The MassArt Art Museum (MAAM) announces its next exhibition, Designing Motherhood: Things That Make and Break Our Births, on view June 11 - December 18, 2022. Organized by a curatorial team that includes design historians, birth advocates, and medical and midwifery history experts, Designing Motherhood explores the arc of human reproduction through the lens of design and art from the 19th century to the present day.
The display of nearly 200 works includes historic and contemporary breast pumps, baby monitors, forceps, and maternity clothes, alongside vintage advertisements, and contemporary art across media. The exhibition demonstrates the evolution of rights and societal norms pertaining to con(tra)ception, pregnancy, birth, and postpartum experiences over the last 150 years, highlighting that birth – and the material culture that surrounds it – impacts every living person. Designing Motherhood at the MassArt Art Museum will bring together, for the first time, the art and design works exhibited at two previous venues and will incorporate work by five additional contemporary artists – Joan E. Biren, Jess Dugan ‘07, LaToya Ruby Frazier, Ani Liu, and Tabitha Soren – who join a rich group of contemporary and historic artists and designers tackling subjects and ideas related to the topic at hand.
“Designing Motherhood is a perfect exhibition for MAAM,” said Lisa Tung, Executive Director of the MassArt Art Museum. “As the teaching museum for a pre-eminent art and design college, we are thrilled that we can simultaneously showcase design history while highlighting the work of contemporary artists, addressing a subject matter that impacts everyone yet is not openly addressed.”
Aiming to interrogate traditionally gendered narratives of parenthood, as well as racial and socio-economic disparities in access to care, the exhibition centers experiences of (in)fertility, pregnancy, postpartum, and parenthood grouped in thematic sections including Milk, Means of Reproduction, Postpartum, Temporary Bodies, and Midwives. The exhibition features objects that monitor fertility and baby sleep cycles, birth furniture and nasal aspirators, and the material culture surrounding our relationship to our own bodies, including contraception designs, childfree literature, and a self-exam mirror. Works by contemporary artists and designers augment these conversations, including MassArt alum Jess T. Dugan’s photography which explores their experiences of queer parenting; jewelry maker Maria Eife’s decorative breast pump flanges; woodworker Alison Croney Moses’ sculpture of her pregnant belly; and Ani Liu’s installation of the labor involved in producing human milk.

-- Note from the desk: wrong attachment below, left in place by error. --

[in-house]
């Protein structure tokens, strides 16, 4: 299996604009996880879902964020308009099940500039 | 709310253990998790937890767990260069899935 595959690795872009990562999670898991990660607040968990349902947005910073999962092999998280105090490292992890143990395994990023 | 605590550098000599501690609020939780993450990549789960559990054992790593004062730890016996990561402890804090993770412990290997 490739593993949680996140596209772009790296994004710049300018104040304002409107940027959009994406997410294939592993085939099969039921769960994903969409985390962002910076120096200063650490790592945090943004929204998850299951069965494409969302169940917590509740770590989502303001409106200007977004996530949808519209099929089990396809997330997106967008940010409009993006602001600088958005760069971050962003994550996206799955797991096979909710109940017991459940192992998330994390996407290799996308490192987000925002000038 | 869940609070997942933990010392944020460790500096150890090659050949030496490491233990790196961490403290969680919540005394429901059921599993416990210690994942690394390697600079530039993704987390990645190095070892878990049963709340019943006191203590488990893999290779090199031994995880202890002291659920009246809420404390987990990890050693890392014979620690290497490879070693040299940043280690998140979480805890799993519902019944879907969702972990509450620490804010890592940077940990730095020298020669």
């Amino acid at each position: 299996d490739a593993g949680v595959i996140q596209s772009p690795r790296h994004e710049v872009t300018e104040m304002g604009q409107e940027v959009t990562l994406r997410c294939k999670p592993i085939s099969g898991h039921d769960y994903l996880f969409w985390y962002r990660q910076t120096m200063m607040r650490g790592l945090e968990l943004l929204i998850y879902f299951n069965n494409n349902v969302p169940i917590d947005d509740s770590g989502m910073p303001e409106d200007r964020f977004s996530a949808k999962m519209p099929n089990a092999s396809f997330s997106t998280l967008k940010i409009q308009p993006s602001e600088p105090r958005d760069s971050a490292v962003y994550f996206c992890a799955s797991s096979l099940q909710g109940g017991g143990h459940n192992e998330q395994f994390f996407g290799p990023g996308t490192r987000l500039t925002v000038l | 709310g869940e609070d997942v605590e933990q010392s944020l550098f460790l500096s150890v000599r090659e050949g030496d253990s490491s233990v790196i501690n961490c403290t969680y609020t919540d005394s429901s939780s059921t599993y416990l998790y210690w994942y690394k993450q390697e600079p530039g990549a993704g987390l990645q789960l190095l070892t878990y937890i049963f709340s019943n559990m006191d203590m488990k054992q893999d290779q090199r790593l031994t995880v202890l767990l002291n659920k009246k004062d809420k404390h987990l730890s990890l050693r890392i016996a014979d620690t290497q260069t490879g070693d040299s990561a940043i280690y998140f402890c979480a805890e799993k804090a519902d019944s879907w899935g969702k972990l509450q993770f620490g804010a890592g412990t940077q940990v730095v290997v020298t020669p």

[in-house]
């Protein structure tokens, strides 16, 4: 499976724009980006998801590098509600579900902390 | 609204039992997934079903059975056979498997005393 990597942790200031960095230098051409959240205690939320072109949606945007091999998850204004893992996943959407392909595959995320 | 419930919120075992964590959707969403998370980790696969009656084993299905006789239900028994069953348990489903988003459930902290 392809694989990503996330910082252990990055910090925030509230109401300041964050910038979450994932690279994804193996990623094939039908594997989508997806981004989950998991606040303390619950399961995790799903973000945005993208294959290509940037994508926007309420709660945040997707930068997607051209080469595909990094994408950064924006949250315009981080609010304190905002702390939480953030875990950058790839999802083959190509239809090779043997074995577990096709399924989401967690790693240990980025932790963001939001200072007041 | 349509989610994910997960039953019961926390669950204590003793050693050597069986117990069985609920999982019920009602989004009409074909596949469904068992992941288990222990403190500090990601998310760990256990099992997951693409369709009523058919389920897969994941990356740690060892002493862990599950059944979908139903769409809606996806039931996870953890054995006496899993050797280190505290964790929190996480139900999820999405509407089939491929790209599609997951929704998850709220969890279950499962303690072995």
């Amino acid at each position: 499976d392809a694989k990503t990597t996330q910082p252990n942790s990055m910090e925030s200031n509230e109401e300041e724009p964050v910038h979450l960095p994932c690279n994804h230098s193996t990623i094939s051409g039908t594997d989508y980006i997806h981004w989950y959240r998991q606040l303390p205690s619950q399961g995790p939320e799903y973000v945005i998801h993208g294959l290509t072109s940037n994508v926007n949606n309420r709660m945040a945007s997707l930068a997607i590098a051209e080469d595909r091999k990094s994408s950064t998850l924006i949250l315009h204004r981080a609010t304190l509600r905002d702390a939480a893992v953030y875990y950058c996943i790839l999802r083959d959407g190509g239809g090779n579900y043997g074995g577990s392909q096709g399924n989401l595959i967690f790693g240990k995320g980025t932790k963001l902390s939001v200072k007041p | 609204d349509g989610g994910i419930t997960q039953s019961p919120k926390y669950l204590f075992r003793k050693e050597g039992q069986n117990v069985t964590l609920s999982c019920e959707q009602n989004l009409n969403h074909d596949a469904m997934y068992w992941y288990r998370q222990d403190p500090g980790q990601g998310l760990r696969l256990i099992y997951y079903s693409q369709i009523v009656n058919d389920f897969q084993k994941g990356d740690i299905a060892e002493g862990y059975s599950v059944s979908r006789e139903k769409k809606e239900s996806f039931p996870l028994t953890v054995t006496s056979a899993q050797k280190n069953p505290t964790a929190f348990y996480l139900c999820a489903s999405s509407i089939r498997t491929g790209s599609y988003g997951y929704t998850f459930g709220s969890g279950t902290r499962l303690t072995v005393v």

“This project examines one of the most fundamental experiences in life—being born. We started the Designing Motherhood project in 2017 to confront the large gap around this topic in the collections and classrooms where we work, as well as in culture more broadly,” says the curatorial team. “Motherhood is not just a ‘women’s issue.’ This exhibition is for everyone because we’re all born and thus all shaped by these things that ‘make and break our births.’ We are so grateful the MAAM team has welcomed and supported the project and we can’t wait to share it with New England audiences.”
The exhibition originated in Philadelphia at the Mütter Museum and the Center for Architecture and Design where the curatorial team partnered for three years with the pioneering Maternity Care Coalition, who have worked since 1980 to empower families navigating reproductive health, pregnancy, and early childhood in that city. In Boston, MAAM and the Designing Motherhood team are proud to partner with Neighborhood Birth Center (NBC) as the lead thought partner for this presentation, an organization whose mission is to offer comprehensive community-based midwifery care by integrating an independent and freestanding birth center in Boston’s healthcare and community landscape.
The Designing Motherhood book, a 344 page volume published by the MIT Press, accompanies the project. Major support for the overall project was originally provided to Maternity Care Coalition by The Pew Center for Arts & Heritage, Philadelphia, with additional support from the Graham Foundation for Advanced Studies in the Fine Arts. A rich set of public programs is being planned, including connections between the exhibition content and MassArt curriculum.